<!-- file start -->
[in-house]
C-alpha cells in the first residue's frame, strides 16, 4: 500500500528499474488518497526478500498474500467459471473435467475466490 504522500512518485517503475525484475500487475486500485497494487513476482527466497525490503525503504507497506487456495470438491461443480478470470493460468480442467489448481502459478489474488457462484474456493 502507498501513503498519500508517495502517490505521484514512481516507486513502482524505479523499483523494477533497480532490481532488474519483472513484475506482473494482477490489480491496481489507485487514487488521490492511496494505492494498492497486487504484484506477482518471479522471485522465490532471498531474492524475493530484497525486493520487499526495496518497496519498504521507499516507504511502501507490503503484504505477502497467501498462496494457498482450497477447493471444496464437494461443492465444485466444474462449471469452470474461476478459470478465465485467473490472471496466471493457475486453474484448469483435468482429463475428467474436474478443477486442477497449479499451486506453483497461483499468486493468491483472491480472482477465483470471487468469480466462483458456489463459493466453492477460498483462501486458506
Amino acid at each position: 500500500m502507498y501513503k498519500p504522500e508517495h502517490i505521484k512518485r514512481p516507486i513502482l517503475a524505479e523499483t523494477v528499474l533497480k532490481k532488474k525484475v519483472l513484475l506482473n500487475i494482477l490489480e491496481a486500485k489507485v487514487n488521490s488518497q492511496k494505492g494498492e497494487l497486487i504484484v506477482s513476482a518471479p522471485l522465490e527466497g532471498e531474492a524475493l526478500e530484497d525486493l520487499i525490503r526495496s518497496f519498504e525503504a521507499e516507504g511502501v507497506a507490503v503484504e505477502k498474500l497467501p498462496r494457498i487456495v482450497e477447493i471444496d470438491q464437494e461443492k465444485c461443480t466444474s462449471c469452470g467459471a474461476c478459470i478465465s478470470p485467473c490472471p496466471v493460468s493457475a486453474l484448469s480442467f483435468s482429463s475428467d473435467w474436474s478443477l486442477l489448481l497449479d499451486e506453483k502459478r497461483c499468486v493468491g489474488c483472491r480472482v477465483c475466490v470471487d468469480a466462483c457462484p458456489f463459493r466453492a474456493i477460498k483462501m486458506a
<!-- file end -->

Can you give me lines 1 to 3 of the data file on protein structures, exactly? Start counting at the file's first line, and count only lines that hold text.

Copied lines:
[in-house]
C-alpha cells in the first residue's frame, strides 16, 4: 500500500528499474488518497526478500498474500467459471473435467475466490 504522500512518485517503475525484475500487475486500485497494487513476482527466497525490503525503504507497506487456495470438491461443480478470470493460468480442467489448481502459478489474488457462484474456493 502507498501513503498519500508517495502517490505521484514512481516507486513502482524505479523499483523494477533497480532490481532488474519483472513484475506482473494482477490489480491496481489507485487514487488521490492511496494505492494498492497486487504484484506477482518471479522471485522465490532471498531474492524475493530484497525486493520487499526495496518497496519498504521507499516507504511502501507490503503484504505477502497467501498462496494457498482450497477447493471444496464437494461443492465444485466444474462449471469452470474461476478459470478465465485467473490472471496466471493457475486453474484448469483435468482429463475428467474436474478443477486442477497449479499451486506453483497461483499468486493468491483472491480472482477465483470471487468469480466462483458456489463459493466453492477460498483462501486458506
Amino acid at each position: 500500500m502507498y501513503k498519500p504522500e508517495h502517490i505521484k512518485r514512481p516507486i513502482l517503475a524505479e523499483t523494477v528499474l533497480k532490481k532488474k525484475v519483472l513484475l506482473n500487475i494482477l490489480e491496481a486500485k489507485v487514487n488521490s488518497q492511496k494505492g494498492e497494487l497486487i504484484v506477482s513476482a518471479p522471485l522465490e527466497g532471498e531474492a524475493l526478500e530484497d525486493l520487499i525490503r526495496s518497496f519498504e525503504a521507499e516507504g511502501v507497506a507490503v503484504e505477502k498474500l497467501p498462496r494457498i487456495v482450497e477447493i471444496d470438491q464437494e461443492k465444485c461443480t466444474s462449471c469452470g467459471a474461476c478459470i478465465s478470470p485467473c490472471p496466471v493460468s493457475a486453474l484448469s480442467f483435468s482429463s475428467d473435467w474436474s478443477l486442477l489448481l497449479d499451486e506453483k502459478r497461483c499468486v493468491g489474488c483472491r480472482v477465483c475466490v470471487d468469480a466462483c457462484p458456489f463459493r466453492a474456493i477460498k483462501m486458506a